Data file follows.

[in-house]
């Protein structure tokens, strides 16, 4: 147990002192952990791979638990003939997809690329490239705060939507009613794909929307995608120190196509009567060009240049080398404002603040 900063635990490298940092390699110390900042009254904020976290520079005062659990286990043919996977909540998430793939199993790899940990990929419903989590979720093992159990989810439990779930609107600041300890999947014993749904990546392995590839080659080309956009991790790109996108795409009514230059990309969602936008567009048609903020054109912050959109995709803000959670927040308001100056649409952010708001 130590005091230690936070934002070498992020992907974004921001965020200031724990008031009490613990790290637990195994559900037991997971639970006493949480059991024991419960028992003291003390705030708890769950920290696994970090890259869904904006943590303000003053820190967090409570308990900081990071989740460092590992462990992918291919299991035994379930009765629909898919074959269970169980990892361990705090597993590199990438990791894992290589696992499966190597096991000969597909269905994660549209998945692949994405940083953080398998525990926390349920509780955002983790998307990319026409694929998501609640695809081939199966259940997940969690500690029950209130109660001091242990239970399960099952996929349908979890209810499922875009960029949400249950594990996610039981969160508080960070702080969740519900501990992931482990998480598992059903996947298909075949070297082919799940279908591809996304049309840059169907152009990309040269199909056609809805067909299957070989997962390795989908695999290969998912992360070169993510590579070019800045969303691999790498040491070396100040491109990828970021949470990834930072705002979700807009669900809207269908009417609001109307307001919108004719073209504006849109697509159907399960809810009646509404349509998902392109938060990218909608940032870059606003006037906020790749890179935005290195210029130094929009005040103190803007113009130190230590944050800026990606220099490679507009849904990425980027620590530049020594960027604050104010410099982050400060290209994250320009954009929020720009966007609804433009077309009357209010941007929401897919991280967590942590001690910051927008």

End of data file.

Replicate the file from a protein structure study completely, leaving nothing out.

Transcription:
[in-house]
């Protein structure tokens, strides 16, 4: 147990002192952990791979638990003939997809690329490239705060939507009613794909929307995608120190196509009567060009240049080398404002603040 900063635990490298940092390699110390900042009254904020976290520079005062659990286990043919996977909540998430793939199993790899940990990929419903989590979720093992159990989810439990779930609107600041300890999947014993749904990546392995590839080659080309956009991790790109996108795409009514230059990309969602936008567009048609903020054109912050959109995709803000959670927040308001100056649409952010708001 130590005091230690936070934002070498992020992907974004921001965020200031724990008031009490613990790290637990195994559900037991997971639970006493949480059991024991419960028992003291003390705030708890769950920290696994970090890259869904904006943590303000003053820190967090409570308990900081990071989740460092590992462990992918291919299991035994379930009765629909898919074959269970169980990892361990705090597993590199990438990791894992290589696992499966190597096991000969597909269905994660549209998945692949994405940083953080398998525990926390349920509780955002983790998307990319026409694929998501609640695809081939199966259940997940969690500690029950209130109660001091242990239970399960099952996929349908979890209810499922875009960029949400249950594990996610039981969160508080960070702080969740519900501990992931482990998480598992059903996947298909075949070297082919799940279908591809996304049309840059169907152009990309040269199909056609809805067909299957070989997962390795989908695999290969998912992360070169993510590579070019800045969303691999790498040491070396100040491109990828970021949470990834930072705002979700807009669900809207269908009417609001109307307001919108004719073209504006849109697509159907399960809810009646509404349509998902392109938060990218909608940032870059606003006037906020790749890179935005290195210029130094929009005040103190803007113009130190230590944050800026990606220099490679507009849904990425980027620590530049020594960027604050104010410099982050400060290209994250320009954009929020720009966007609804433009077309009357209010941007929401897919991280967590942590001690910051927008």